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    Pantothenate Kinase-Associated Neurodegeneration

    Important
    It is possible that the main title of the report Pantothenate Kinase-Associated Neurodegeneration is not the name you expected. Please check the synonyms listing to find the alternate name(s) and disorder subdivision(s) covered by this report.

    Synonyms

    • Hallervorden-Spatz Syndrome
    • HSS
    • Pigmentary Degeneration of Globus Pallidus, Substantia Nigra, Red Nucleus
    • NBIA1
    • PKAN
    • HARP
    • neurodegeneration with brain iron accumulation type 1

    Disorder Subdivisions

    • None

    General Discussion

    Summary
    Pantothenate kinase-associated neurodegeneration (PKAN), formerly called Hallervorden-Spatz syndrome, is a rare, inherited neurological movement disorder characterized by the progressive degeneration of the nervous system (neurodegenerative disorder). PKAN is the most common type of neurodegeneration with brain iron accumulation (NBIA), a group of clinical disorders marked by progressive abnormal involuntary movements, alterations in muscle tone, and postural disturbances (extrapyramidal). These disorders show radiographic evidence of iron accumulation in the brain. PKAN is typically diagnosed by the characteristic finding on magnetic resonance imaging (MRI) called the "eye-of-the-tiger" sign, which indicates accumulation of iron in the brain in a characteristic pattern.
    PKAN is inherited as an autosomal recessive genetic condition and is described as being classical or atypical. Classic PKAN typically appears in early childhood with symptoms that worsen rapidly. Atypical PKAN, which progresses more slowly, appears later in childhood or early adolescence. Some people have been diagnosed in infancy or adulthood and some of those affected have characteristics that are between the two categories.

    Introduction
    PKAN was first described in 1922 by Drs. Julius Hallervorden and Hugo Spatz with their study of a family of 12 in which five sisters exhibited progressively increasing dementia and poor articulation and slurred speech (dysarthria). The name Hallervorden-Spatz syndrome became discouraged and was replaced with neurodegeneration with brain iron accumulation because of concerns regarding Dr. Hallervorden's and Dr. Spatz's affiliation with the Nazi regime and their unethical activities surrounding how they obtained many autopsy specimens.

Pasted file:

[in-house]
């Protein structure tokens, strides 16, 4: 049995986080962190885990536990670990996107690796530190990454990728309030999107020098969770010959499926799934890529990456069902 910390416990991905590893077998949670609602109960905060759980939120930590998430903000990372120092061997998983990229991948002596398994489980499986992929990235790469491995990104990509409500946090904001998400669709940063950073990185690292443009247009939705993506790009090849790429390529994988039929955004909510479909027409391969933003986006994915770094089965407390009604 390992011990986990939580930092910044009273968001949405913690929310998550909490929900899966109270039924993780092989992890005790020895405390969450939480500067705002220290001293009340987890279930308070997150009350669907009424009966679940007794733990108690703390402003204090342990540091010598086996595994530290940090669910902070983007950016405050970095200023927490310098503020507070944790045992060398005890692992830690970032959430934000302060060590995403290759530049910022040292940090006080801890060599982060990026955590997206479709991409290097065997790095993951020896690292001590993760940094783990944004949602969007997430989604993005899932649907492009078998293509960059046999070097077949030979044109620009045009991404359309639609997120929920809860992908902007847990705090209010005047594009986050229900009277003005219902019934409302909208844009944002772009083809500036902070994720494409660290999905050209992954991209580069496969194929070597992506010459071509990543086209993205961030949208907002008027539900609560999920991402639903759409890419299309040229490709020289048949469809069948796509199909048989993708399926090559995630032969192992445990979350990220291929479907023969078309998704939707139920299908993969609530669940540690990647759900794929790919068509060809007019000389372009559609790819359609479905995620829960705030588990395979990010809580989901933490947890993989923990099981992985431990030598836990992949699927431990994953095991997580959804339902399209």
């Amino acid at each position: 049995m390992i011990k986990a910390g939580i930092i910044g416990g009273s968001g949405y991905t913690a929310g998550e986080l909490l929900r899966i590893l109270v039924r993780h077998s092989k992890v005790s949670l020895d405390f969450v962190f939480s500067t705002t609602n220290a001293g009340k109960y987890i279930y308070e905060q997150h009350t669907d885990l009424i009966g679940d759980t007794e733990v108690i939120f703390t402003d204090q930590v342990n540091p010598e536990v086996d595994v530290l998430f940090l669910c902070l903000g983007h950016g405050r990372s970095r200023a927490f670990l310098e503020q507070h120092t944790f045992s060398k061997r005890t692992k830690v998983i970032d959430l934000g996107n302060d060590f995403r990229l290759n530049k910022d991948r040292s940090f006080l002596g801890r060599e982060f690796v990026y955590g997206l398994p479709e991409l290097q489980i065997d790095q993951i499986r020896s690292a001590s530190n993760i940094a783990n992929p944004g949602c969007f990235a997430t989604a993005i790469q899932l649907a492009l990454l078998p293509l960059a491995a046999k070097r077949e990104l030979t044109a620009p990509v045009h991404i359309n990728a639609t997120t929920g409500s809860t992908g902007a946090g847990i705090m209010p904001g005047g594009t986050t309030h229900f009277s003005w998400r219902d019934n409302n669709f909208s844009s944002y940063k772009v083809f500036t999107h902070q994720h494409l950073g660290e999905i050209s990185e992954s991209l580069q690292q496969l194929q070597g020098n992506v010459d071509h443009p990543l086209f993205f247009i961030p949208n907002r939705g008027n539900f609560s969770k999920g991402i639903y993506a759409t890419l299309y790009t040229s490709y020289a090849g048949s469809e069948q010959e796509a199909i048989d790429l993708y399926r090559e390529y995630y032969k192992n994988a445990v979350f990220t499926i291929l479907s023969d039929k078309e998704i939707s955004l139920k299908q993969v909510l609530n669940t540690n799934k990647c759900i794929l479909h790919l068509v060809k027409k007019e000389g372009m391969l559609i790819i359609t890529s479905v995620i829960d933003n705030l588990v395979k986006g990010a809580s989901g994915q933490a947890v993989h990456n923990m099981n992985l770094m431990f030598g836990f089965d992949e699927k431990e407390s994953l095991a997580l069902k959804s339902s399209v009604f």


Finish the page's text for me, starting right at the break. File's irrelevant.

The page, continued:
Resources

    CLIMB (Children Living with Inherited Metabolic Diseases)
    Climb Building
    176 Nantwich Road
    Crewe, CW2 6BG
    United Kingdom
    Tel: 4408452412173
    Fax: 4408452412174
    Email: enquiries@climb.org.uk
    Internet: http://www.CLIMB.org.uk

    The Arc
    1825 K Street NW, Suite 1200
    Washington, DC 20006
    Tel: (202)534-3700
    Fax: (202)534-3731
    Tel: (800)433-5255
    TDD: (817)277-0553
    Email: info@thearc.org
    Internet: http://www.thearc.org

    NIH/National Institute of Neurological Disorders and Stroke
    P.O. Box 5801
    Bethesda, MD 20824
    Tel: (301)496-5751
    Fax: (301)402-2186
    Tel: (800)352-9424
    TDD: (301)468-5981
    Internet: http://www.ninds.nih.gov/

    NBIA Disorders Association
    2082 Monaco Court
    El Cajon, CA 92019-4235
    Tel: (619)588-2315
    Fax: (619)588-4093
    Email: info@nbiadisorders.org
    Internet: http://www.nbiadisorders.org

    Genetic and Rare Diseases (GARD) Information Center
    PO Box 8126
    Gaithersburg, MD 20898-8126
    Tel: (301)251-4925
    Fax: (301)251-4911
    Tel: (888)205-2311
    TDD: (888)205-3223
    Internet: http://rarediseases.info.nih.gov/GARD/

    Advocacy for Neuroacanthocytosis Patients
    32 Launceston Place
    London, W8 5RN
    United Kingdom
    Tel: 4402079372938
    Email: glenn@naadvocacy.org
    Internet: http://www.naadvocacy.org

    For a Complete Report:

    This is an abstract of a report from the National Organization for Rare Disorders (NORD). A copy of the complete report can be downloaded free from the NORD website for registered users. The complete report contains additional information including symptoms, causes, affected population, related disorders, standard and investigational therapies (if available), and references from medical literature. For a full-text version of this topic, go to www.rarediseases.org and click on Rare Disease Database under "Rare Disease Information".

    The information provided in this report is not intended for diagnostic purposes. It is provided for informational purposes only. NORD recommends that affected individuals seek the advice or counsel of their own personal physicians.

    It is possible that the title of this topic is not the name you selected. Please check the Synonyms listing to find the alternate name(s) and Disorder Subdivision(s) covered by this report

    This disease entry is based upon medical information available through the date at the end of the topic. Since NORD's resources are limited, it is not possible to keep every entry in the Rare Disease Database completely current and accurate. Please check with the agencies listed in the Resources section for the most current information about this disorder.

    For additional information and assistance about rare disorders, please contact the National Organization for Rare Disorders at P.O. Box 1968, Danbury, CT 06813-1968; phone (203) 744-0100; web site www.rarediseases.org or email orphan@rarediseases.org

    Last Updated: 6/27/2013
    Copyright 1986, 1990, 1995, 1996, 1998, 2001, 2002, 2003, 2013 National Organization for Rare Disorders, Inc.

    WebMD Medical Reference from the National Organization for Rare Disorders

    Last Updated: May 28, 2015
    This information is not intended to replace the advice of a doctor. Healthwise disclaims any liability for the decisions you make based on this information.

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